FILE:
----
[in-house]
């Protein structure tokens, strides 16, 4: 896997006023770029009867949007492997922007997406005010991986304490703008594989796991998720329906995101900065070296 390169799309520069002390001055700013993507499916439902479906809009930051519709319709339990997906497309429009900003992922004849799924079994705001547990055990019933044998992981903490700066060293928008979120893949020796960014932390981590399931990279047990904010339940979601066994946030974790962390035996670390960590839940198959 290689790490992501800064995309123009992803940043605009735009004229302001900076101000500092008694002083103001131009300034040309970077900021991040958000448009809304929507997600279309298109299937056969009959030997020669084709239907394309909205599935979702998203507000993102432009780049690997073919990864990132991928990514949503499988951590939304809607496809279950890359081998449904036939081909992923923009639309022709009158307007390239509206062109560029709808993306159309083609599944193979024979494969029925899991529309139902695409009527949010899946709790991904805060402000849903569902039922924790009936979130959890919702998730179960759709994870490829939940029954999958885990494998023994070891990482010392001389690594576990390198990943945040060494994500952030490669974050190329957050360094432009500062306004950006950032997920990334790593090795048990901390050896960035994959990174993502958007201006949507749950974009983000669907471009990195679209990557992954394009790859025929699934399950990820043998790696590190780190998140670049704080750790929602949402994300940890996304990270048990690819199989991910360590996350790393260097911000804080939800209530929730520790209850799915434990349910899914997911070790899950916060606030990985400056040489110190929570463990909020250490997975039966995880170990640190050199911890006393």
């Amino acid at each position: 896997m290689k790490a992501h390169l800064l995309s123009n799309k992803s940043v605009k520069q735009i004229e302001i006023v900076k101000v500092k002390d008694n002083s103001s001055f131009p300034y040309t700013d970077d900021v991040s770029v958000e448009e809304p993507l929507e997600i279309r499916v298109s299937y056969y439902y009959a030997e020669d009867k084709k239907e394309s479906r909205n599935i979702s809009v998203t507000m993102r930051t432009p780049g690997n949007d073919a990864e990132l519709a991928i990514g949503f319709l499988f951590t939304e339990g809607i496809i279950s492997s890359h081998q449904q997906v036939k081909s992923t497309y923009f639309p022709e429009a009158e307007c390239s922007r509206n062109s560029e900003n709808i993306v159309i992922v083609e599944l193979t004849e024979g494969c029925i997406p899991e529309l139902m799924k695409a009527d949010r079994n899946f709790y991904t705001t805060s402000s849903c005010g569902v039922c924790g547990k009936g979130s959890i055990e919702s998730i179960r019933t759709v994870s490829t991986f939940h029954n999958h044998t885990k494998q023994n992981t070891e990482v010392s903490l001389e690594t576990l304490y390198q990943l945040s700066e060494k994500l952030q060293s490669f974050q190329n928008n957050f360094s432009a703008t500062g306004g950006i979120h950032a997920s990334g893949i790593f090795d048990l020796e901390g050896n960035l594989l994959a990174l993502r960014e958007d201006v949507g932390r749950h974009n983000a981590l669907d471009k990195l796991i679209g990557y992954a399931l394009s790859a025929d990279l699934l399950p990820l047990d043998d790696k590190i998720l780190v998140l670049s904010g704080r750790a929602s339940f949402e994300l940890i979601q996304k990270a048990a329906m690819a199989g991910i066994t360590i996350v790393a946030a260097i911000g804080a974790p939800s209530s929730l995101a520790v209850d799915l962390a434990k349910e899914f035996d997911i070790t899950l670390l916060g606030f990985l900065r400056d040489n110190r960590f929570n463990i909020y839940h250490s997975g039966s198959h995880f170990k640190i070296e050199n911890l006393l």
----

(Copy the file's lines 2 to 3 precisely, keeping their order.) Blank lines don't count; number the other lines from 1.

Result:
């Protein structure tokens, strides 16, 4: 896997006023770029009867949007492997922007997406005010991986304490703008594989796991998720329906995101900065070296 390169799309520069002390001055700013993507499916439902479906809009930051519709319709339990997906497309429009900003992922004849799924079994705001547990055990019933044998992981903490700066060293928008979120893949020796960014932390981590399931990279047990904010339940979601066994946030974790962390035996670390960590839940198959 290689790490992501800064995309123009992803940043605009735009004229302001900076101000500092008694002083103001131009300034040309970077900021991040958000448009809304929507997600279309298109299937056969009959030997020669084709239907394309909205599935979702998203507000993102432009780049690997073919990864990132991928990514949503499988951590939304809607496809279950890359081998449904036939081909992923923009639309022709009158307007390239509206062109560029709808993306159309083609599944193979024979494969029925899991529309139902695409009527949010899946709790991904805060402000849903569902039922924790009936979130959890919702998730179960759709994870490829939940029954999958885990494998023994070891990482010392001389690594576990390198990943945040060494994500952030490669974050190329957050360094432009500062306004950006950032997920990334790593090795048990901390050896960035994959990174993502958007201006949507749950974009983000669907471009990195679209990557992954394009790859025929699934399950990820043998790696590190780190998140670049704080750790929602949402994300940890996304990270048990690819199989991910360590996350790393260097911000804080939800209530929730520790209850799915434990349910899914997911070790899950916060606030990985400056040489110190929570463990909020250490997975039966995880170990640190050199911890006393």
């Amino acid at each position: 896997m290689k790490a992501h390169l800064l995309s123009n799309k992803s940043v605009k520069q735009i004229e302001i006023v900076k101000v500092k002390d008694n002083s103001s001055f131009p300034y040309t700013d970077d900021v991040s770029v958000e448009e809304p993507l929507e997600i279309r499916v298109s299937y056969y439902y009959a030997e020669d009867k084709k239907e394309s479906r909205n599935i979702s809009v998203t507000m993102r930051t432009p780049g690997n949007d073919a990864e990132l519709a991928i990514g949503f319709l499988f951590t939304e339990g809607i496809i279950s492997s890359h081998q449904q997906v036939k081909s992923t497309y923009f639309p022709e429009a009158e307007c390239s922007r509206n062109s560029e900003n709808i993306v159309i992922v083609e599944l193979t004849e024979g494969c029925i997406p899991e529309l139902m799924k695409a009527d949010r079994n899946f709790y991904t705001t805060s402000s849903c005010g569902v039922c924790g547990k009936g979130s959890i055990e919702s998730i179960r019933t759709v994870s490829t991986f939940h029954n999958h044998t885990k494998q023994n992981t070891e990482v010392s903490l001389e690594t576990l304490y390198q990943l945040s700066e060494k994500l952030q060293s490669f974050q190329n928008n957050f360094s432009a703008t500062g306004g950006i979120h950032a997920s990334g893949i790593f090795d048990l020796e901390g050896n960035l594989l994959a990174l993502r960014e958007d201006v949507g932390r749950h974009n983000a981590l669907d471009k990195l796991i679209g990557y992954a399931l394009s790859a025929d990279l699934l399950p990820l047990d043998d790696k590190i998720l780190v998140l670049s904010g704080r750790a929602s339940f949402e994300l940890i979601q996304k990270a048990a329906m690819a199989g991910i066994t360590i996350v790393a946030a260097i911000g804080a974790p939800s209530s929730l995101a520790v209850d799915l962390a434990k349910e899914f035996d997911i070790t899950l670390l916060g606030f990985l900065r400056d040489n110190r960590f929570n463990i909020y839940h250490s997975g039966s198959h995880f170990k640190i070296e050199n911890l006393l």